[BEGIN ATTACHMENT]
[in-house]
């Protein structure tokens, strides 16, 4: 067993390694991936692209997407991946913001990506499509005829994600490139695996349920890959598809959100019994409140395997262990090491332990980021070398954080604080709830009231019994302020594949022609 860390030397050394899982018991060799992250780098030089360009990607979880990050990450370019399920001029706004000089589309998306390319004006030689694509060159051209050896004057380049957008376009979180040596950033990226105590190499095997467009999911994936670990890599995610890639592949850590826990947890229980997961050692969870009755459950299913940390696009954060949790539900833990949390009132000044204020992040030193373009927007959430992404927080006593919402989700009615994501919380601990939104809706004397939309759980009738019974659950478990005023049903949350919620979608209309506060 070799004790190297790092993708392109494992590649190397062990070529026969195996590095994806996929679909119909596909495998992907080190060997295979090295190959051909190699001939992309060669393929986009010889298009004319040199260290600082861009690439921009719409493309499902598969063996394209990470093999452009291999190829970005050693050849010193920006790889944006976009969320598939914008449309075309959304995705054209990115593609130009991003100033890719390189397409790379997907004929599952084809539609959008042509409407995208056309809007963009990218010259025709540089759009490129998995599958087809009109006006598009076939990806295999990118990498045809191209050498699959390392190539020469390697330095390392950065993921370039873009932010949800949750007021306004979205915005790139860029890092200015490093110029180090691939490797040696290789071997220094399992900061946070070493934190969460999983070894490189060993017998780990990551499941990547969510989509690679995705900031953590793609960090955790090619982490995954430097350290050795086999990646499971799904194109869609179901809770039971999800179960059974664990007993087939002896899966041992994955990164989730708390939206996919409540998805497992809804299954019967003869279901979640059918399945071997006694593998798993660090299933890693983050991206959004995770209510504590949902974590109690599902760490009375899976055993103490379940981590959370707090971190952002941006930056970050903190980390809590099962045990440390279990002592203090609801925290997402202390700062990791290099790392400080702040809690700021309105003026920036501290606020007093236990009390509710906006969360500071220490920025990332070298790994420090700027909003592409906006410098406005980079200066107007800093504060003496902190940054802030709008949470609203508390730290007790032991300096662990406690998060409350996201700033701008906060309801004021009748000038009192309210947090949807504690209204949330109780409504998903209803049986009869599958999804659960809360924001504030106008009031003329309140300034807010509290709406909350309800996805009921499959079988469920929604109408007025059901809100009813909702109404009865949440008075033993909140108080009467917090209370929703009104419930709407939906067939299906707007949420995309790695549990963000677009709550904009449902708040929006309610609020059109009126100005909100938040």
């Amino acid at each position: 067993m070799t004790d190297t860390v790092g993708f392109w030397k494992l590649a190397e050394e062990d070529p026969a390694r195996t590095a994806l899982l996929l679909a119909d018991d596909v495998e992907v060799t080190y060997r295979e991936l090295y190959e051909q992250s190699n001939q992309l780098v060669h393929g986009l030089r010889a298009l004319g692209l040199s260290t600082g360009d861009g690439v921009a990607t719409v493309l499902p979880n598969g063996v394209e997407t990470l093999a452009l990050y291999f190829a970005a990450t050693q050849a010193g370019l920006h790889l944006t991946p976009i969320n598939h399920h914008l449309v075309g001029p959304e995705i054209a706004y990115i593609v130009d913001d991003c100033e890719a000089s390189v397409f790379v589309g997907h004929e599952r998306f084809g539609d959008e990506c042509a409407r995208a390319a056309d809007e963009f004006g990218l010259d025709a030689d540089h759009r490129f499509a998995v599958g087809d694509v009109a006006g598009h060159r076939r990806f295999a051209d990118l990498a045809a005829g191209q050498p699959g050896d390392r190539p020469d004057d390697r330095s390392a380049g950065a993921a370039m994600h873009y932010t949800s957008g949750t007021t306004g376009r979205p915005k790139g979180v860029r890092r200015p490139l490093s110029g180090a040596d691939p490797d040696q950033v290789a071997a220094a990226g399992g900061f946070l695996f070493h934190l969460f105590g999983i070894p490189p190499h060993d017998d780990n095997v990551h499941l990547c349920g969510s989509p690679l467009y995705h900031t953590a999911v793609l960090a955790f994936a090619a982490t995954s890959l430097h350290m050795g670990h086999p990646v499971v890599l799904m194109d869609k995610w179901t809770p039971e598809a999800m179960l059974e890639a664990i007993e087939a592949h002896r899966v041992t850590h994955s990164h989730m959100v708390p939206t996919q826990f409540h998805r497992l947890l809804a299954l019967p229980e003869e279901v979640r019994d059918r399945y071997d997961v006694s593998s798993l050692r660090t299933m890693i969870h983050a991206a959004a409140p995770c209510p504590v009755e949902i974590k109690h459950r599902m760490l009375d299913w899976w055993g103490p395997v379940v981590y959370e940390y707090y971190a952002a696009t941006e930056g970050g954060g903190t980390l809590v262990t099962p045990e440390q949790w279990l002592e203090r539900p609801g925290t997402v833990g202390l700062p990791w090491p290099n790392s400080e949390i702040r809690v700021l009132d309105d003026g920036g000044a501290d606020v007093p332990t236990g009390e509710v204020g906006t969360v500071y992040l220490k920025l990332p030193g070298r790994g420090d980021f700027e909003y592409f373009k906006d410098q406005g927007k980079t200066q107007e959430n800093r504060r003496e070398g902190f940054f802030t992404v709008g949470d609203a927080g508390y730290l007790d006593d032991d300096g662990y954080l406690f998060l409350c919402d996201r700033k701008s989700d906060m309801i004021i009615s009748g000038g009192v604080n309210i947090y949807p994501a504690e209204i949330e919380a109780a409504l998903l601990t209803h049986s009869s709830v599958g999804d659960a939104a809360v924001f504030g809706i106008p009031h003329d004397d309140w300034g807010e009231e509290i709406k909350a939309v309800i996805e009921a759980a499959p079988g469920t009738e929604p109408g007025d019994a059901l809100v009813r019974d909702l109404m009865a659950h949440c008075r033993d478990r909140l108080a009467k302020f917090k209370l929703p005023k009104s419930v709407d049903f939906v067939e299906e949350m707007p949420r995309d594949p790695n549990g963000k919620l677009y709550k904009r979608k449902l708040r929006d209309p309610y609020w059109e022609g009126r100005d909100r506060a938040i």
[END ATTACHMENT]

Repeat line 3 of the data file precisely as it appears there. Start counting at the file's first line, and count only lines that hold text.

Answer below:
């Amino acid at each position: 067993m070799t004790d190297t860390v790092g993708f392109w030397k494992l590649a190397e050394e062990d070529p026969a390694r195996t590095a994806l899982l996929l679909a119909d018991d596909v495998e992907v060799t080190y060997r295979e991936l090295y190959e051909q992250s190699n001939q992309l780098v060669h393929g986009l030089r010889a298009l004319g692209l040199s260290t600082g360009d861009g690439v921009a990607t719409v493309l499902p979880n598969g063996v394209e997407t990470l093999a452009l990050y291999f190829a970005a990450t050693q050849a010193g370019l920006h790889l944006t991946p976009i969320n598939h399920h914008l449309v075309g001029p959304e995705i054209a706004y990115i593609v130009d913001d991003c100033e890719a000089s390189v397409f790379v589309g997907h004929e599952r998306f084809g539609d959008e990506c042509a409407r995208a390319a056309d809007e963009f004006g990218l010259d025709a030689d540089h759009r490129f499509a998995v599958g087809d694509v009109a006006g598009h060159r076939r990806f295999a051209d990118l990498a045809a005829g191209q050498p699959g050896d390392r190539p020469d004057d390697r330095s390392a380049g950065a993921a370039m994600h873009y932010t949800s957008g949750t007021t306004g376009r979205p915005k790139g979180v860029r890092r200015p490139l490093s110029g180090a040596d691939p490797d040696q950033v290789a071997a220094a990226g399992g900061f946070l695996f070493h934190l969460f105590g999983i070894p490189p190499h060993d017998d780990n095997v990551h499941l990547c349920g969510s989509p690679l467009y995705h900031t953590a999911v793609l960090a955790f994936a090619a982490t995954s890959l430097h350290m050795g670990h086999p990646v499971v890599l799904m194109d869609k995610w179901t809770p039971e598809a999800m179960l059974e890639a664990i007993e087939a592949h002896r899966v041992t850590h994955s990164h989730m959100v708390p939206t996919q826990f409540h998805r497992l947890l809804a299954l019967p229980e003869e279901v979640r019994d059918r399945y071997d997961v006694s593998s798993l050692r660090t299933m890693i969870h983050a991206a959004a409140p995770c209510p504590v009755e949902i974590k109690h459950r599902m760490l009375d299913w899976w055993g103490p395997v379940v981590y959370e940390y707090y971190a952002a696009t941006e930056g970050g954060g903190t980390l809590v262990t099962p045990e440390q949790w279990l002592e203090r539900p609801g925290t997402v833990g202390l700062p990791w090491p290099n790392s400080e949390i702040r809690v700021l009132d309105d003026g920036g000044a501290d606020v007093p332990t236990g009390e509710v204020g906006t969360v500071y992040l220490k920025l990332p030193g070298r790994g420090d980021f700027e909003y592409f373009k906006d410098q406005g927007k980079t200066q107007e959430n800093r504060r003496e070398g902190f940054f802030t992404v709008g949470d609203a927080g508390y730290l007790d006593d032991d300096g662990y954080l406690f998060l409350c919402d996201r700033k701008s989700d906060m309801i004021i009615s009748g000038g009192v604080n309210i947090y949807p994501a504690e209204i949330e919380a109780a409504l998903l601990t209803h049986s009869s709830v599958g999804d659960a939104a809360v924001f504030g809706i106008p009031h003329d004397d309140w300034g807010e009231e509290i709406k909350a939309v309800i996805e009921a759980a499959p079988g469920t009738e929604p109408g007025d019994a059901l809100v009813r019974d909702l109404m009865a659950h949440c008075r033993d478990r909140l108080a009467k302020f917090k209370l929703p005023k009104s419930v709407d049903f939906v067939e299906e949350m707007p949420r995309d594949p790695n549990g963000k919620l677009y709550k904009r979608k449902l708040r929006d209309p309610y609020w059109e022609g009126r100005d909100r506060a938040i």